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Official: U.S.S. McCain Stops Monitoring N. Korean Ship, U.S.S. McCampbell Takes Over

The U.S. Navy vessel that had been monitoring a North Korean ship suspected of carrying illicit weapons has handed over duties to another Navy destroyer, officials told FOX News.

The USS John C. McCain has pulled back into port and is no longer monitoring the North Korean Kang Nam, according to U.S. defense officials.

The Kang Nam, which is currently in the Taiwan Straits and appears to be on course for Myanmar, is now being monitored by the the U.S.S. McCampbell, according to two senior U.S. defense officials.

One official told FOX News, "Think of this as a baton race, and the baton has been handed off now."

The U.S. Navy will honor North Korea's notice to mariners that warns ships to stay out of international waters off its coast from June 25 to July 10, another official said.

The North Koreans have asked that a 19,000-square-mile portion of the sea off of its south eastern city of Wonsan be cleared during that period.

North Korea is believed to have begun boosting its military capabilities in the wake of the U.S.-led war in Iraq, South Korea's Defense Ministry said. After the U.S. invasion of Iraq, North Korea claimed it would be the next target.

North Korea's has one of the world's largest armies with 1.2 million troops, including 180,000 special forces.

The Kang Nam which left the port of Nampo last week is the first ship being monitored under the U.N. sanctions imposed earlier this month following North Korea's defiant underground nuclear test in May.

But confrontation — which North Korea has said it would consider an act of war — seems unlikely since the resolution calls on U.N. members with "reasonable grounds," to inspect North Korean vessels only after getting consent from the nation whose flag is on the ship — in this case, North Korea's.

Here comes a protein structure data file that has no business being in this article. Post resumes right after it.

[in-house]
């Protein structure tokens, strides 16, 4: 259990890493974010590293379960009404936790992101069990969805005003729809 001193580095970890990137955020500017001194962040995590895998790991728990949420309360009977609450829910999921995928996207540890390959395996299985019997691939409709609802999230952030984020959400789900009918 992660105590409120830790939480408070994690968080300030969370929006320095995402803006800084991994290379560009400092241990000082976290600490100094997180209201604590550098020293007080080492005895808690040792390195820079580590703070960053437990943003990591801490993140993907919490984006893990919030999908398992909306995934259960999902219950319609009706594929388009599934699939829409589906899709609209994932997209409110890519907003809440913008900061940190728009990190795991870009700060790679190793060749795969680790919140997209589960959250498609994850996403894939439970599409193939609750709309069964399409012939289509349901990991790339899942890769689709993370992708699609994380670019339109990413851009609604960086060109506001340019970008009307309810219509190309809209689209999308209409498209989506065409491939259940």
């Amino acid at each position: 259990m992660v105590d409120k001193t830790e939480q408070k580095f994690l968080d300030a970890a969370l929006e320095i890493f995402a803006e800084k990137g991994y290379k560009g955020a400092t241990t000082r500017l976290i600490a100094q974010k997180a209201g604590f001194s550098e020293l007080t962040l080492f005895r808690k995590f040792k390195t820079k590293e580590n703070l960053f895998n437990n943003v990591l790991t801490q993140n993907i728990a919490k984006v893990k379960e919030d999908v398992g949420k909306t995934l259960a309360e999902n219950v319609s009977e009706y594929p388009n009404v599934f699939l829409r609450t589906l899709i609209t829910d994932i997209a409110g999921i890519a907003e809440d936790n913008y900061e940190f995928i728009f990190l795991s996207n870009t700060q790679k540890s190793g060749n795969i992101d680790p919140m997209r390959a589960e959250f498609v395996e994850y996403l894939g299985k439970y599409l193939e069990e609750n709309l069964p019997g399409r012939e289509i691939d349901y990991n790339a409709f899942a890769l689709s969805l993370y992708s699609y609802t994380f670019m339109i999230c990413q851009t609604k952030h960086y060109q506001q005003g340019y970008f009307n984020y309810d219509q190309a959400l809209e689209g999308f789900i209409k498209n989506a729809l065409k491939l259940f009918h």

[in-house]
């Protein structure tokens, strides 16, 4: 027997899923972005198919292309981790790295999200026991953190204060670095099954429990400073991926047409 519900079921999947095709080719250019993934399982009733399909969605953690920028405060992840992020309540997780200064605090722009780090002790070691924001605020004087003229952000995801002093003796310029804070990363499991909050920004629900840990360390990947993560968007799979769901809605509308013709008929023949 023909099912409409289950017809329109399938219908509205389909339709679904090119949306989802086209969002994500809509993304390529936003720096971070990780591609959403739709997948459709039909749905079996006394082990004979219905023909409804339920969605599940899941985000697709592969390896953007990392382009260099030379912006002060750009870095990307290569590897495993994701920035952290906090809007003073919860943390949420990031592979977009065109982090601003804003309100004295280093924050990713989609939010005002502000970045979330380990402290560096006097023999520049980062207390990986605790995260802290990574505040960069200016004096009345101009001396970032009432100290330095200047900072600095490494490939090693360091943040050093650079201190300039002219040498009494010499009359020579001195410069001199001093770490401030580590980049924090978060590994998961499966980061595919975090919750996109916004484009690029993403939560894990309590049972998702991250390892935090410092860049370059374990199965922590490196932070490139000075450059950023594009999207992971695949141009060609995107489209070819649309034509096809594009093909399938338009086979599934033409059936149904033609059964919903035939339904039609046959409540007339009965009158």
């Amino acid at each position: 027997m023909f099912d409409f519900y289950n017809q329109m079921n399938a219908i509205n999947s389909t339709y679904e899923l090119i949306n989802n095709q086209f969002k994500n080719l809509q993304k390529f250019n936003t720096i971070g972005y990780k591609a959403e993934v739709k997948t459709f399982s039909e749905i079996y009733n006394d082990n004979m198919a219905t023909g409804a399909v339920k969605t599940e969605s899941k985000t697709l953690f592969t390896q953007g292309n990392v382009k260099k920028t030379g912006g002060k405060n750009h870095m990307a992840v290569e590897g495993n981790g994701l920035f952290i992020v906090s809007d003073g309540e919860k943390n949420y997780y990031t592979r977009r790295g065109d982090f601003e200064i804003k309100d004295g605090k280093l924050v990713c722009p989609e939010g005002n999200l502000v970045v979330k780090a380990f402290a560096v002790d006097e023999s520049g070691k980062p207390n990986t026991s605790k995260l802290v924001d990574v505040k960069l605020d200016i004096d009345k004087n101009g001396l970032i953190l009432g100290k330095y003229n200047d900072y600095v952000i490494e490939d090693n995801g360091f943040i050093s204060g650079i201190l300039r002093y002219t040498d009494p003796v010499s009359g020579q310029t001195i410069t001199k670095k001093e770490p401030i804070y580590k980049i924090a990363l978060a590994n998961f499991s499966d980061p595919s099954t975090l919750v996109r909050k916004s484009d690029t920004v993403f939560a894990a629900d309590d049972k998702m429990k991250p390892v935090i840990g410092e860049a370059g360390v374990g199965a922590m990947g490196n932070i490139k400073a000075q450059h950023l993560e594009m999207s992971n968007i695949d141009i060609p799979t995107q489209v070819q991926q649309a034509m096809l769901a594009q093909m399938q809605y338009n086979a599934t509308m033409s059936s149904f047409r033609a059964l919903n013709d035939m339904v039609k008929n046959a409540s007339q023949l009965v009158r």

If the country refuses U.N. members not to provide ships in question with fuel or other services.

China's Foreign Ministry spokesman Qin Gang said his country will "strictly observe" the resolution and urged other nations to do the same and "refrain from acts that might escalate the tension."

Singapore, the world's busiest port and a top refueling center, said officials would "act appropriately."

The Kang Nam is expected to dock at Burma's Thilawa port in the next few days, according to the Irrawaddy, an online magazine operated by independent exiled journalists from Burma, citing an unidentified port official.

North Korea is believed to have sold guns, artillery and other small weapons to Burma, said Kim Jin-moo, an analyst at Seoul's state-run Korea Institute for Defense Analyses.

Meanwhile, the U.S. and North Korea's neighbors were discussing how to deal with the increasingly defiant country amid signs it may be preparing a long-range missile test.

Ambassador Kathleen Stephens said the U.S. "remains willing and eager to engage North Korea" through diplomacy. But she said Washington and its allies have begun outlining defensive measures should the North continue with provocative acts.

"We're committed to do what is necessary to protect" the American people and their allies, she said at a Seoul forum also attended by ambassadors from China, Japan and Russia.

The vice defense ministers of Japan and South Korea also met Tuesday in Seoul, nuclear envoys from South Korea and Russia were slated to hold talks Wednesday in Moscow and a U.S. defense official was in the region for talks this week in Beijing, Seoul and Tokyo.

The Associated Press contributed to this report.